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You Bring the Distant Near by Mitali Perkins | Thoughts

Published in: 2017
Format read in: ebook
Location: US, Ghana, India
Rating: 3/5Why I read it: I hadn't heard of this book until I was browsing through Goodreads Recommend lists. I was craving some Asian fiction and this sounded good from the synopsis.One line review: A decent picture of an Indian American life that focuses more on familial relationships and how the different generations adapt, but one that does not do their characters justice or truly focus on one theme.Who should read it: If you're a Mitali Perkins fan or want to understand more about immigrants, you may enjoy this. There's something about putting words on a page in private that makes me feel powerful in public.Thoughts:Sisters Tara and Sonia move to Flushing, New York from London when their father gets a job there. Until then, they were Londonites to the core, but were now ready to accept New York as their new home. Tara was especially good at imbibing new cultures and even transforming herself pretty rapidl…

Brown Girl Dreaming and Garvey's Choice | Thoughts

Recently, I read two verse books in quick succession, which is very unusual for me, because I don't read a lot of verse. The first book I read - Garvey's Choice - was so beautiful and worth every word that I quickly moved on to the very next verse book that I could find - Brown Girl Dreaming. The latter is a very popular book and most of you may have already read it, but I haven't seen much of Garvey's Choice around. Or maybe I've missed its hype. If you haven't read either, I hope you'll pick one of them to read, and oh, don't let the verse tag get to you, these books are incredibly readable.

Brown Girl Dreaming by Jacqueline Woodson

Published in: 2014
Format read in: ebook
Location: Ohio, South Carolina, New York
Rating: 4/5

Why I read it: After reading tons of great reviews of this book, it was simply begging to be read.

One line review: Great memoir in verse and often very moving.

Who should read it: Anyone who loves verse or is interested in an account of growing up right during and after the peak of the Civil Rights Movement.

About: Raised in South Carolina and New York, Woodson always felt halfway home in each place. In vivid poems, she shares what it was like to grow up as an African American in the 1960s and 1970s, living with the remnants of Jim Crow and her growing awareness of the Civil Rights movement. Touching and powerful, each poem is both accessible and emotionally charged, each line a glimpse into a child’s soul as she searches for her place in the world. Woodson’s eloquent poetry also reflects the joy of finding her voice through writing stories, despite the fact that she struggled with reading as a child. Her love of stories inspired her and stayed with her, creating the first sparks of the gifted writer she was to become. (From Goodreads)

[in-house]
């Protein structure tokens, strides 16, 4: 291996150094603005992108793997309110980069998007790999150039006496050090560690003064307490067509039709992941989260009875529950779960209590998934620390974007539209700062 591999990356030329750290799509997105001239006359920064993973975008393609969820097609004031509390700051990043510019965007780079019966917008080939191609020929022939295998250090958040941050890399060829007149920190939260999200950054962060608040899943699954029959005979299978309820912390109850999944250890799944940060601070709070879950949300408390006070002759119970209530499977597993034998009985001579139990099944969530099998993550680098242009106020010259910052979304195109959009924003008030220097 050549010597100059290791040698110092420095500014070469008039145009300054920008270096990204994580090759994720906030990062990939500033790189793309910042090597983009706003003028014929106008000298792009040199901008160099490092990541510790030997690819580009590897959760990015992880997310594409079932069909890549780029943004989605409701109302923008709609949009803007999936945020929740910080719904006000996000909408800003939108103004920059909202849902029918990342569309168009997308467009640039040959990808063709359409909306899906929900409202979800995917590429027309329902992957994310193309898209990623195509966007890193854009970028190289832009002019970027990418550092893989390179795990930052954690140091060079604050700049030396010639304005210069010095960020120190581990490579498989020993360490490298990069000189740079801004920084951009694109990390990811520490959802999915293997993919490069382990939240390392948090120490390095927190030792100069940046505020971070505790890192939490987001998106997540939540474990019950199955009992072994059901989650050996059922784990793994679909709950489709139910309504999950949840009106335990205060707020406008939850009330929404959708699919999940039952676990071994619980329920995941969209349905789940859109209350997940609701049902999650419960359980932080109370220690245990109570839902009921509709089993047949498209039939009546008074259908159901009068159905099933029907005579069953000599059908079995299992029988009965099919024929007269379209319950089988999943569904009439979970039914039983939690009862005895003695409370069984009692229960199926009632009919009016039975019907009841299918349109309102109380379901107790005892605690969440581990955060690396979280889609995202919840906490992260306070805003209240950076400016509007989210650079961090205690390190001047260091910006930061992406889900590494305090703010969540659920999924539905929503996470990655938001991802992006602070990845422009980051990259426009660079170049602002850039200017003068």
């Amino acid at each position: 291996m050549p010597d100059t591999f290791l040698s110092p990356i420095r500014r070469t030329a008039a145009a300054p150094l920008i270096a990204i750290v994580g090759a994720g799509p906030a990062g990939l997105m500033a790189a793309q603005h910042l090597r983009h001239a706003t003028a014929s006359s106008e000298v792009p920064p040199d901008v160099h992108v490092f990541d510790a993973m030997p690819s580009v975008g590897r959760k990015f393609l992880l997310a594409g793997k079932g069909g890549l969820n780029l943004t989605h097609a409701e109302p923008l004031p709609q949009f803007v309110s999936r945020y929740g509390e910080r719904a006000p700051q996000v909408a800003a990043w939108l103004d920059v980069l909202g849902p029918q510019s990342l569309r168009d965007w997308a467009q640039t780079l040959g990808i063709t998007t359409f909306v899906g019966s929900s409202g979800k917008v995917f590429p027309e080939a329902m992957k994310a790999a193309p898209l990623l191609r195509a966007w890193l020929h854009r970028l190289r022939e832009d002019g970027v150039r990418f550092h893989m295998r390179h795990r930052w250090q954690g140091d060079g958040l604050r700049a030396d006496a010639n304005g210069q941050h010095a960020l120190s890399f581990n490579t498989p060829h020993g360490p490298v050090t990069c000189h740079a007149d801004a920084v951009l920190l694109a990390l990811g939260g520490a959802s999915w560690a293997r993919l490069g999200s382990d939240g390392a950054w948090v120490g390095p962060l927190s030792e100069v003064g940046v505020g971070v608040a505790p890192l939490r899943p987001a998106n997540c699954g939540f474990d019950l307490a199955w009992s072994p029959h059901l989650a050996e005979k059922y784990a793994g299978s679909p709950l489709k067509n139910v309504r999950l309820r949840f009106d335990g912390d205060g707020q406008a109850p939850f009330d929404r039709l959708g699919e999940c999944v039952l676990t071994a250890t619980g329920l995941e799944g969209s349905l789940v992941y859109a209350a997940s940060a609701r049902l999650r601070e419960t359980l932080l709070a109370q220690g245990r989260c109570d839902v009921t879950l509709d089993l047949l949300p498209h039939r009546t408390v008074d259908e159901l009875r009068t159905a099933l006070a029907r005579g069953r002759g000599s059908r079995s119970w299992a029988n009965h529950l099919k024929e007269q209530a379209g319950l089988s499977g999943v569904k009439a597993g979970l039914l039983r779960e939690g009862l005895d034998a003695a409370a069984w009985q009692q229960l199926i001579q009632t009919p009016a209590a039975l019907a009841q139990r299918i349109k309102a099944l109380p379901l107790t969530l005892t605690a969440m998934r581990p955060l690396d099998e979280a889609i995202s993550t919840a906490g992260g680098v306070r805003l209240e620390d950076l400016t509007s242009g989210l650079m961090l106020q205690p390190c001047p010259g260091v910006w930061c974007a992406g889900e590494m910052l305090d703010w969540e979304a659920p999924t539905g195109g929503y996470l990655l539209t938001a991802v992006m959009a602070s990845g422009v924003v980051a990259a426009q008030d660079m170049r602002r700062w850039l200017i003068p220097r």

Quick Thoughts
  • Despite following the widespread positive reviews and discussions around this book, I didn’t realize (or forgot) until I started reading that this book was in verse. 
  • This is a huge book but because it’s in verse, it's also a fast huge book. Kinda.
  • I did find the poems very accessible
  • This book has a family tree! I'm a fan of books with family trees and love looking at names and wondering at their story.
  • I never thought poems could be so moving. But I’ll stand corrected on this.
  • This book starts from Jacqueline’s birth and carries on into her teen years. It documents her growing up in the post-Jim Crow era, her relationship with her parents, siblings, aunts, uncles, and grandparents, loss of people close to her, and how she became a writer. I got so invested in her story that I had to find out what happened to several people in her family after the book ends.

Garvey's Choice by Nikki Grimes

Published in: 2016
Format read in: ebook
Location: Unstated or I missed it
Rating: 4/5

Why I read it: This was a chance discovery in the Libby catalog

One line review: An excellent middle-grade book about bullying, parental expectations, and self-confidence.

Who should read it: Anyone. I’m tempted to leave it at that. 

About: Garvey’s father has always wanted Garvey to be athletic, but Garvey is interested in astronomy, science fiction, reading—anything but sports. Feeling like a failure, he comforts himself with food. Garvey is kind, funny, smart, a loyal friend, and he is also overweight, teased by bullies, and lonely. When his only friend encourages him to join the school chorus, Garvey’s life changes. The chorus finds a new soloist in Garvey, and through chorus, Garvey finds a way to accept himself, and a way to finally reach his distant father—by speaking the language of music instead of the language of sports. (From Goodreads)
Excitement beaming from Dad’s face, he bounces in, palms a basketball. “Look what I got for you, son! Want to go work up a sweat?” Who’s he talking to? After all these years, you’d think he’d start to know me. Will he ever stop trying to make me someone I’m not?
Quick Thoughts
  • This is a very short book and is also the book that has convinced me to try more books in verse.
  • The poems are oh so moving and so beautiful.
  • This book covers a lot of ground - being overweight and dealing with the constant teasing, bullying, inability to connect with a dad who wants Garvey to play basketball and not be who he is. 
  • I certainly wasn’t expecting this book to win over me. There are lots of good messages in this book, both for kids and their parents.